Takata’s Exploding Airbags May Be Tied to Chemical Propellant
Consumers whose vehicles contain defective airbags may be at risk for serious injury or death from the airbags exploding and shooting metal debris into the vehicle during an accident.
Problems with Takata-made airbags that have led to the recall of close to eight million vehicles in recent months may be associated with the use of an unusual chemical propellant designed to inflate the airbags in the event of a collision. According to recent reports, a chemical called aluminum nitrate could be what is causing Takata airbags to explode when they are inflated during a car accident, sending metal shards into the passenger compartment of the vehicle, a problem that has resulted in at least four deaths and more than 30 injuries in the United States. If you or a loved one has suffered injuries caused by a defective Takata airbag, contact a knowledgeable product liability lawyer today to discuss your options for legal recourse.
Vehicles Affected by Takata Airbag Recall
The Takata airbag recall has affected vehicles manufactured by nearly every major auto company, including Toyota, Honda, BMW, Ford, General Motors, Chrysler, Mazda, Mitsubishi and Subaru, although the majority of the deaths have involved Honda-made vehicles. According to a Bloomberg News article published on October 27, the airbag problem appears to fall directly on the shoulders of Takata, which is the only company that uses aluminum nitrate as a propellant. While the chemical compound is especially efficient at inflating airbags in milliseconds in response to a collision, new reports suggest that it reacts poorly to moisture, which may increase the force of the chemical reaction, particularly in humid areas, where most reports of Takata airbag explosions have occurred.
Exploding Airbags More Prevalent in Humid Areas
The National Highway Traffic Safety Administration (NHTSA) launched a campaign last week to raise public awareness about the risk of Takata airbags in Toyotas and other recalled vehicles exploding during a car accident and shooting metal debris into the bodies and faces of drivers and passengers. In light of this risk, the NHTSA is recommending that faulty Takata airbags are replaced immediately in recalled vehicles, especially those in areas with high absolute humidity, such as Florida, Puerto Rico, Guam, American Samoa, Saipan, Hawaii, the Virgin Islands, and near the Gulf of Mexico in Texas, Alabama, Louisiana and Georgia. Takata Corp. has reportedly set aside up to $28 million to pay for the recalls, in addition to the $70 million it has already spent in connection with the defective airbags.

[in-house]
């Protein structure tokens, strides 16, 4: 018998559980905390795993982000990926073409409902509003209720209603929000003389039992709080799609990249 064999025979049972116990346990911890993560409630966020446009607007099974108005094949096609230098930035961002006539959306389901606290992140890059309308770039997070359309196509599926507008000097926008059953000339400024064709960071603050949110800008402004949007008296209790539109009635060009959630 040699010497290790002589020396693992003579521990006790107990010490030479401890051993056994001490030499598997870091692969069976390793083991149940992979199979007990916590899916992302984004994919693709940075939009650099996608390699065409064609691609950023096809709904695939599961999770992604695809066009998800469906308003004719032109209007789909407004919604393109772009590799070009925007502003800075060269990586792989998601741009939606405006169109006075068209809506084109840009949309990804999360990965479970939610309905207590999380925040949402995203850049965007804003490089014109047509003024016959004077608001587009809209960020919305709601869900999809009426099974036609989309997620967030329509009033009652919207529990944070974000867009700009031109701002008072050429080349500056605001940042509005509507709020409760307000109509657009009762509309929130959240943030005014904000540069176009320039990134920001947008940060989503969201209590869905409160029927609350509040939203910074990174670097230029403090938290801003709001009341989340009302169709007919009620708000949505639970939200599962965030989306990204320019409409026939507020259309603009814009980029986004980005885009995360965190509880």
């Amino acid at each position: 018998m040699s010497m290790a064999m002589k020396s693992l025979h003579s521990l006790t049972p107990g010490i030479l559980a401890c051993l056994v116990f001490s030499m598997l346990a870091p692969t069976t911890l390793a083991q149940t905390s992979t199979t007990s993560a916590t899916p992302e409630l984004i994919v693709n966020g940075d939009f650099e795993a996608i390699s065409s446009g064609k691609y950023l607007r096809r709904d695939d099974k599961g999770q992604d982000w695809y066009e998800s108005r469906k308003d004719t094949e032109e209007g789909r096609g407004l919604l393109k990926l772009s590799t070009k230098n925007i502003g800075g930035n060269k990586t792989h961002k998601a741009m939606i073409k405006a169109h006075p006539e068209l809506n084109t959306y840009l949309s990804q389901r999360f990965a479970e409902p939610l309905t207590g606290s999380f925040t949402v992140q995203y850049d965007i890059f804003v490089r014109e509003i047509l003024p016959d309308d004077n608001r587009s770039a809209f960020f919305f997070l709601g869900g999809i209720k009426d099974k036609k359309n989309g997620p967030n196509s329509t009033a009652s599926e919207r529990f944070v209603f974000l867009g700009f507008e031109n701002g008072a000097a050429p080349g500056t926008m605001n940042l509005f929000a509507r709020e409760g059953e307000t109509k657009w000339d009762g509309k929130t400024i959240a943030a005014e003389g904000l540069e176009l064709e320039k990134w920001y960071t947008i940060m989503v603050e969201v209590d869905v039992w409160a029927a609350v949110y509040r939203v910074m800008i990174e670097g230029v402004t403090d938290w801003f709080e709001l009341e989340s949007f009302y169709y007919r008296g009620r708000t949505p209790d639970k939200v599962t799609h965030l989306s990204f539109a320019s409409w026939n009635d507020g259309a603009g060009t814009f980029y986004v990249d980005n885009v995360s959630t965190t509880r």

Contact a Defective Auto Part Attorney Today
Serious concerns have been raised about the potential for Takata airbags to put drivers and passengers at risk of severe harm, and new information suggests that at least four deaths and as many as 30 injuries have been caused by the exploding airbags shooting metal shrapnel into the vehicle when they are deployed. The investigation into the Takata airbag recall is ongoing, and it remains unclear how many additional vehicles will be affected. Unfortunately, according to the NHTSA, there are at least 4.7 million vehicles recalled since June that are still on the road with defective Takata airbags. If you have been injured by an exploding airbag manufactured by Takata, or if you lost a loved one in an incident involving metal debris from a Takata airbag, our consumer advocates at the Leading Justice can help put you in touch with an attorney who has experience handling defective product claims.
[box type=”note” align=”aligncenter” ]Source: http://www.bloomberg.com/news/2014-10-27/air-bag-maker-in-global-crisis-used-unusual-explosive.html[/box]